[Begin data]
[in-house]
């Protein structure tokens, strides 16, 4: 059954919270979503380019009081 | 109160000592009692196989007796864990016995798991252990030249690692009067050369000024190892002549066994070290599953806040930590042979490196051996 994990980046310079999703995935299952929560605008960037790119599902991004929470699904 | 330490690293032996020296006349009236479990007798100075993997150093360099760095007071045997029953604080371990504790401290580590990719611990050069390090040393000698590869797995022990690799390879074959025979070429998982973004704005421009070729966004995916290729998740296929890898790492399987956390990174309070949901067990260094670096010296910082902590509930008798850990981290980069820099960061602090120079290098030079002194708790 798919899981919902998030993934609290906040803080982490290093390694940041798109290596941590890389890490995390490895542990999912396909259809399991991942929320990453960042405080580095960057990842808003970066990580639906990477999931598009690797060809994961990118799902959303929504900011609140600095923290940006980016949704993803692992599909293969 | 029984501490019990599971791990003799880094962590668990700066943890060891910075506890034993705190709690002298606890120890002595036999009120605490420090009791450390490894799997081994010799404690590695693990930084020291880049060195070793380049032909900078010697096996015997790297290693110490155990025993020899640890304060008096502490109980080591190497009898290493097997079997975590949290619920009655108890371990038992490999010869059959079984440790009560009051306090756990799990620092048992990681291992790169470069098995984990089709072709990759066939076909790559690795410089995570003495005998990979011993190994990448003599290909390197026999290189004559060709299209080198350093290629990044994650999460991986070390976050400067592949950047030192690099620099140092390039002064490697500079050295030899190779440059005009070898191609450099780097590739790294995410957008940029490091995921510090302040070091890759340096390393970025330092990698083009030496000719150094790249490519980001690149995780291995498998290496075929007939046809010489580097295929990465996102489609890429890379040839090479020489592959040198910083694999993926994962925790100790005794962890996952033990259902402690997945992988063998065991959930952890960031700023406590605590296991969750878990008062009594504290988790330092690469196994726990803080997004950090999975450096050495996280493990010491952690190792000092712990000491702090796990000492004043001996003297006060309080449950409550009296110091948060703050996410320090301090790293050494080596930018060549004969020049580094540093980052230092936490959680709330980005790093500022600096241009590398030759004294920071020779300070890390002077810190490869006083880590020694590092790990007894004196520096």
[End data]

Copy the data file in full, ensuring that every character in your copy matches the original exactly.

[in-house]
């Protein structure tokens, strides 16, 4: 059954919270979503380019009081 | 109160000592009692196989007796864990016995798991252990030249690692009067050369000024190892002549066994070290599953806040930590042979490196051996 994990980046310079999703995935299952929560605008960037790119599902991004929470699904 | 330490690293032996020296006349009236479990007798100075993997150093360099760095007071045997029953604080371990504790401290580590990719611990050069390090040393000698590869797995022990690799390879074959025979070429998982973004704005421009070729966004995916290729998740296929890898790492399987956390990174309070949901067990260094670096010296910082902590509930008798850990981290980069820099960061602090120079290098030079002194708790 798919899981919902998030993934609290906040803080982490290093390694940041798109290596941590890389890490995390490895542990999912396909259809399991991942929320990453960042405080580095960057990842808003970066990580639906990477999931598009690797060809994961990118799902959303929504900011609140600095923290940006980016949704993803692992599909293969 | 029984501490019990599971791990003799880094962590668990700066943890060891910075506890034993705190709690002298606890120890002595036999009120605490420090009791450390490894799997081994010799404690590695693990930084020291880049060195070793380049032909900078010697096996015997790297290693110490155990025993020899640890304060008096502490109980080591190497009898290493097997079997975590949290619920009655108890371990038992490999010869059959079984440790009560009051306090756990799990620092048992990681291992790169470069098995984990089709072709990759066939076909790559690795410089995570003495005998990979011993190994990448003599290909390197026999290189004559060709299209080198350093290629990044994650999460991986070390976050400067592949950047030192690099620099140092390039002064490697500079050295030899190779440059005009070898191609450099780097590739790294995410957008940029490091995921510090302040070091890759340096390393970025330092990698083009030496000719150094790249490519980001690149995780291995498998290496075929007939046809010489580097295929990465996102489609890429890379040839090479020489592959040198910083694999993926994962925790100790005794962890996952033990259902402690997945992988063998065991959930952890960031700023406590605590296991969750878990008062009594504290988790330092690469196994726990803080997004950090999975450096050495996280493990010491952690190792000092712990000491702090796990000492004043001996003297006060309080449950409550009296110091948060703050996410320090301090790293050494080596930018060549004969020049580094540093980052230092936490959680709330980005790093500022600096241009590398030759004294920071020779300070890390002077810190490869006083880590020694590092790990007894004196520096």